The entire application process for immigration can be quite tricky. That’s why it’s best to know what the qualifications are and what requirements you need to submit. For instance, when you apply to immigrate to Canada, you have the option to include your child as a dependent. It’s crucial to know how a dependent child is considered, as the definition of a dependent child has recently been updated.
In this article, we’ll tackle the exact definition of a dependent child as of January 1, 2020. You may also want to work with an immigration expert in Toronto, Canada, to understand the application process better.
The current definition of a dependent child
According to the Canadian Immigration Laws and Regulations, the current definition of a dependent child is a child who: (a) the biological or adopted child of the parent or (b) less than 22 years of age and not a spouse or common-law partner or 22 years of age or older who is depending on the financial support of a parent. The child is unable to be self-supporting financially due to a physical or mental condition.
The definition of a dependent child is subject to change. Hence, it’s best to hire Canada immigration consultants to see whether or not your child qualifies.
Two vital parts of the definition
It’s crucial to delve deeper into the two essential parts of the definition of a dependent child to understand it fully. Take note of the following:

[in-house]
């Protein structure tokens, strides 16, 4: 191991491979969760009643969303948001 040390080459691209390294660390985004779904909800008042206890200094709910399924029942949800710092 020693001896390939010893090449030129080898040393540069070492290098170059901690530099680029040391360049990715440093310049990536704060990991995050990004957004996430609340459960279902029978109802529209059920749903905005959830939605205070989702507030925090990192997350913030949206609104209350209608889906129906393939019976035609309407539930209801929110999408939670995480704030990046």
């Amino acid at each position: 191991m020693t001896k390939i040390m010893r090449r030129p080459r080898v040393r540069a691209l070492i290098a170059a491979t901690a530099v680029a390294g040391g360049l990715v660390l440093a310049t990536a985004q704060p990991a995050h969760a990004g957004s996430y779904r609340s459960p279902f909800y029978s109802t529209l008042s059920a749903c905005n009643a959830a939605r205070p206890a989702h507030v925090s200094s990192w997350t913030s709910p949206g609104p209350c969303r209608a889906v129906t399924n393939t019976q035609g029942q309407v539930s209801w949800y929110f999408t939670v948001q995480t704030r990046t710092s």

- Part (a) of the definition: This part requires that your child must either be your biological child or adopted child. For instance, if you have a biological child who has been adopted by another person, then this child won’t be considered as your dependent child for immigration purposes. However, if your spouse or common-law partner is the one who adopted the child, then he or she can be considered as your dependent child.
On the other hand, you must suffice the Officer assessing the application that the adoption is indeed valid and legal. Hence, you must submit pieces of evidence proving the parent-and-child relationship, such as proof of living together in one home, photographs, and/or evidence of regular communication.
- Part (b) of the definition: This part requires that your child is less than 22 years of age without a spouse or common-law partner or 22 years of age or older who is dependent on you financially due to a physical or mental condition. This means that your child may no longer qualify soon as a dependent child if he or she is turning 22 years old.
Meanwhile, if your 22-year-old child isn’t self-supporting due to physical disability or mental disorder, then your child is still considered as your dependent child for immigration purposes.
Ultimately, it is wise to seek help from Canada immigration consultants if the scope of the definition of a dependent child is quite confusing for you.
Overall, the definition of a dependent child is too specific and detailed for you to know if your child qualifies for the immigration process. That said, take note of the valuable information discussed above.
If you’re looking for professional help, get in touch with our Canada immigration consultants at firstname.lastname@example.org or call 1-888-404-8472.